- Extremely Effective. On the IUD pros and cons list, one of the biggest pros is the fact that IUDs are one of the most effective birth control methods available. IUDs are more than 99% effective, meaning fewer than 1 in 100 people with an IUD will get pregnant each year. They are so effective, in part, because they are fool proof for the user – you cannot make a mistake. There is no forgetting to take it or fear of using it incorrectly.
- Super Convenient. Once in place, you can pretty much forget about it. No trips to the pharmacy. No pills to take. No ring to insert and remove. There is nothing you have to do before you have sex. This is the most no maintenance (but still temporary) form of birth control that you can get. You are protected from pregnancy 24 hours a day until it expires or you have it taken out.
- Easily Reversible. Another thing that has to be mentioned in the list of IUD pros and cons is the ease with which they are reversible. All you need is to have your IUD removed if you are at a place where you are interested in getting pregnant. IUDs can be removed at any time. All you have to do is schedule an appointment with your doctor. It is a quick and pretty painless procedure that is done right in the exam room at your doctor’s office. Plus, they do not affect your fertility or your ability to get pregnant after having one.
- Easier Periods. A lovely little benefit of having an IUD is how much lighter it can make your periods. They are typically lighter than normal and some people stop having a period all together. There is not much to argue with about putting that in the pros column of IUD pros and cons.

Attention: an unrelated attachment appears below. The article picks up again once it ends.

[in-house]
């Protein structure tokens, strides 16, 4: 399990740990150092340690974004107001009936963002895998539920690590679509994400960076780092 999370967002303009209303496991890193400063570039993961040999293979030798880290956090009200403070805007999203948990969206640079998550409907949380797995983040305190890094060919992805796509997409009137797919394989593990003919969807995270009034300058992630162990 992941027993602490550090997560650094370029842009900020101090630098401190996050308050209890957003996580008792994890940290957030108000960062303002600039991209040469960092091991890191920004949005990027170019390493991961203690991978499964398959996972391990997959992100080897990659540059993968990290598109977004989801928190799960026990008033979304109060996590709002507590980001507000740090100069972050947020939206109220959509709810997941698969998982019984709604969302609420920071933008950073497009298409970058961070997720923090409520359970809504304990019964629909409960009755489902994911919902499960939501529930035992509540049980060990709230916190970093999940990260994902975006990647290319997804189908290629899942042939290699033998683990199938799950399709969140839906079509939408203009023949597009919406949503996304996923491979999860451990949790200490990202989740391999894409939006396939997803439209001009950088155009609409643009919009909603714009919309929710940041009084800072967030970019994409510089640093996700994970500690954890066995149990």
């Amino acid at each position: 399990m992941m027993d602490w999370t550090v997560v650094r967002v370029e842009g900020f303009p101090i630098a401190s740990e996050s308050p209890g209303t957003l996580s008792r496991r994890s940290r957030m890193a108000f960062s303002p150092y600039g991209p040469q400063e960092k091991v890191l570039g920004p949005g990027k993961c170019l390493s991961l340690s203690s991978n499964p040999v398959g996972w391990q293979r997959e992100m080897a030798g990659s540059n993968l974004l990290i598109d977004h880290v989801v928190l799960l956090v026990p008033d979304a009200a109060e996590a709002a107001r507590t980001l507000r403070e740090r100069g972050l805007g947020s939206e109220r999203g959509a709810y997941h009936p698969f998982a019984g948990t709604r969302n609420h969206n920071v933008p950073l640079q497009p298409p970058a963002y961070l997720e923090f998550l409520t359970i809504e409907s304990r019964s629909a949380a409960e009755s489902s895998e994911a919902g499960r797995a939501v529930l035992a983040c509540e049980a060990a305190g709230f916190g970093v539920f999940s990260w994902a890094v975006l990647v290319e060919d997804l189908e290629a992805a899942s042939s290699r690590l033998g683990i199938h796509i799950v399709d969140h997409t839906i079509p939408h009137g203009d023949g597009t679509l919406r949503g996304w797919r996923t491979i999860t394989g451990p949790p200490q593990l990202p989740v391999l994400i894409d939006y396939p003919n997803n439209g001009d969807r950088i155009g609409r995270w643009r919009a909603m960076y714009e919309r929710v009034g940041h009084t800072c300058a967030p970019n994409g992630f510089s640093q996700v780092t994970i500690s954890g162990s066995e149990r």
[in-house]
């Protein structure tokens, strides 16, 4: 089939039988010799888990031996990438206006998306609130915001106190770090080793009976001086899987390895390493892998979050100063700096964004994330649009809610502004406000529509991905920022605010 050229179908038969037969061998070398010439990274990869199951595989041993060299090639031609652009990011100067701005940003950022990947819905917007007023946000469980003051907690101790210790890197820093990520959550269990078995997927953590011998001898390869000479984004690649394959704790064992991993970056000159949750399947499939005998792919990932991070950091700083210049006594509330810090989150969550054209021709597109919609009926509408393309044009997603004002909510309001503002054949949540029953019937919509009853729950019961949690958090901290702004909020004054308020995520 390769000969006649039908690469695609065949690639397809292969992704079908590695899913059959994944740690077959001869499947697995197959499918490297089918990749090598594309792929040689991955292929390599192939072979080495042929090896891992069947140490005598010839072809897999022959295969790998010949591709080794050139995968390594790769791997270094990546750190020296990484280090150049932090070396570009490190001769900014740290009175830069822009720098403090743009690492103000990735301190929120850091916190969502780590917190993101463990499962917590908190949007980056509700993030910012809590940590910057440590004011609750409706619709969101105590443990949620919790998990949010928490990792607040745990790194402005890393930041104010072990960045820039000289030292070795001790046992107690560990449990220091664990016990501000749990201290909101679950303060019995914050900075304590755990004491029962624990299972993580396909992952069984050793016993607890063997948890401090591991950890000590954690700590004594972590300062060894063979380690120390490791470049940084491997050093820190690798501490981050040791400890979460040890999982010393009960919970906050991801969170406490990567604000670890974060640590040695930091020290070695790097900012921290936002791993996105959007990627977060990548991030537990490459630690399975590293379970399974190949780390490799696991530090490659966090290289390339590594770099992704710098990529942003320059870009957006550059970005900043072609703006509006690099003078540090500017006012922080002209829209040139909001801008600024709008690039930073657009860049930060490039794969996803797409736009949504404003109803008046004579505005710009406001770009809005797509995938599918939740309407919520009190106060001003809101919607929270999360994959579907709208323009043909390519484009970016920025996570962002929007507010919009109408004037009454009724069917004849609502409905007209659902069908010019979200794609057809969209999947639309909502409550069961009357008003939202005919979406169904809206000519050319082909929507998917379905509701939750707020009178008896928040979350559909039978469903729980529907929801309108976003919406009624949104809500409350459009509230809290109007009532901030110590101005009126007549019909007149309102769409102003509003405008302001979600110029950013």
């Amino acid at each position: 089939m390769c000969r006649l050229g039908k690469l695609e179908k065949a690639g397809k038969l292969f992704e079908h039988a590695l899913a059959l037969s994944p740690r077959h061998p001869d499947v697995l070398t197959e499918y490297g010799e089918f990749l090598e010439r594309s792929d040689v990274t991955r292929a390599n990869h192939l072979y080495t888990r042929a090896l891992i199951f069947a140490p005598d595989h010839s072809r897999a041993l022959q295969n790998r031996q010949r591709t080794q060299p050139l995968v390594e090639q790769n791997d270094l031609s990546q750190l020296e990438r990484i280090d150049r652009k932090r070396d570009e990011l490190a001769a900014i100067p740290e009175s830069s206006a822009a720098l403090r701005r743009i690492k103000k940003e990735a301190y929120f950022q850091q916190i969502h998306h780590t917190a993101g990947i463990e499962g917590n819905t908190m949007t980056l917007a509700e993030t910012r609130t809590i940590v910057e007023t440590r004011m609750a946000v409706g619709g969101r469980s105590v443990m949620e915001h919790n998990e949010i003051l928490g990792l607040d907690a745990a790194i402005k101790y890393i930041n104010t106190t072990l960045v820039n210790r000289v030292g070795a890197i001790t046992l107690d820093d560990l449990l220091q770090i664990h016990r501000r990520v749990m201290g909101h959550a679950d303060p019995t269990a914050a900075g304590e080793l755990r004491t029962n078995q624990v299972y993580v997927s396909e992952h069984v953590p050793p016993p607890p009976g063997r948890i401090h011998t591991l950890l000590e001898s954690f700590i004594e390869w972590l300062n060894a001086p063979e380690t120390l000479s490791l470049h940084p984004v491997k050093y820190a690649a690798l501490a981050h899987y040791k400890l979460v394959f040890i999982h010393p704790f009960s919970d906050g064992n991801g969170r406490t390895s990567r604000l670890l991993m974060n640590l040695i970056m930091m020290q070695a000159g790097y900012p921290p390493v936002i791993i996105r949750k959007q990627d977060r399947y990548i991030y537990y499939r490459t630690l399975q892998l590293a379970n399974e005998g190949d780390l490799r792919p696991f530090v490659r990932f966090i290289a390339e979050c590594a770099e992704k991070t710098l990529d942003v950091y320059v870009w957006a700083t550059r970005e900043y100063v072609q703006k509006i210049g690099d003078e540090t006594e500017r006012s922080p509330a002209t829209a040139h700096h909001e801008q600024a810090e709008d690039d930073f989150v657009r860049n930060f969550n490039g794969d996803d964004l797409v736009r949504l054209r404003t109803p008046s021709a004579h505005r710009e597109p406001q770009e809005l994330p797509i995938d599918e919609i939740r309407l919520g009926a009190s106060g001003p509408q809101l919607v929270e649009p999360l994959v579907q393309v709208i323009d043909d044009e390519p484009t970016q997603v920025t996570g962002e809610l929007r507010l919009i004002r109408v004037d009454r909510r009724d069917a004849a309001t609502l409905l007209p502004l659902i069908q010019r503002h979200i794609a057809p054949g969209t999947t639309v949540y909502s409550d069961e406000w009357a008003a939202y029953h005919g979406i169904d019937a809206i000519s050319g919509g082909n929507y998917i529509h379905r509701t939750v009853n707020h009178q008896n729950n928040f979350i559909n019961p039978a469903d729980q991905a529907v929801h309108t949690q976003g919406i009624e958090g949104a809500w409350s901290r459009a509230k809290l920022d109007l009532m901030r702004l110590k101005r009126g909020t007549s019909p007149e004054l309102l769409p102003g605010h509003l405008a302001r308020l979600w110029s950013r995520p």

- Cramping. On the IUD pros and cons list, cramping is not the worst problem, but it is certainly an annoying one. Cramping is most common following IUD insertion and happens in the first three to six months. Usually, any cramping will subside once your body has gotten used to the IUD. However, since menstrual cramping is one of those things that varies between individuals, the same is true for IUD-related cramping. Some people will continue to experience mild to severe cramping monthly while having an IUD. This cramping can be similar to what you experience with a regular period and without an IUD, but can also feel intense, sharp, and severe at times.
- No STD Protection. The big disadvantage on the IUD pros and cons list is that they do not protect you from STDs in any way, shape, or form. That means you need to use another form of protection like condoms when having sex.
- Falling Out. It is possible for an IUD to fall out. Typically, if this is going to happen, it will happen within the first year of having the IUD inserted. When this happens, it often becomes stuck in your cervix, which causes enough pain and discomfort that you will not be able to ignore it.
- Migration. A more rare but possible complication of some IUDs is the possibility of the IUD migrating through the uterine wall into your abdomen. If this happens, it requires surgery to remove the IUD. Does this sound crazy? Yes. Is it possible? Yes. Is it likely? No. But it does happen and is something to be aware of. If you have abnormal periods or experience unusual or severe pain, contact your doctor immediately. The good news is that after the first year, the likelihood that the IUD could migrate through your uterine wall decreases to almost nothing.
IUDs are one of the most effective birth control methods available. Like with anything, there are IUD pros and cons to consider before moving ahead with getting an IUD. The good news is that there are not many severe side effects and an IUD is easily reversible in the event you change your mind or decide you want to get pregnant. To have it removed, you simply schedule an appointment with your doctor and have it removed in the office. Easy enough.
WANT TO READ MORE?
Check out this article on 500,000 Less? Declining Birth Rate in the United States.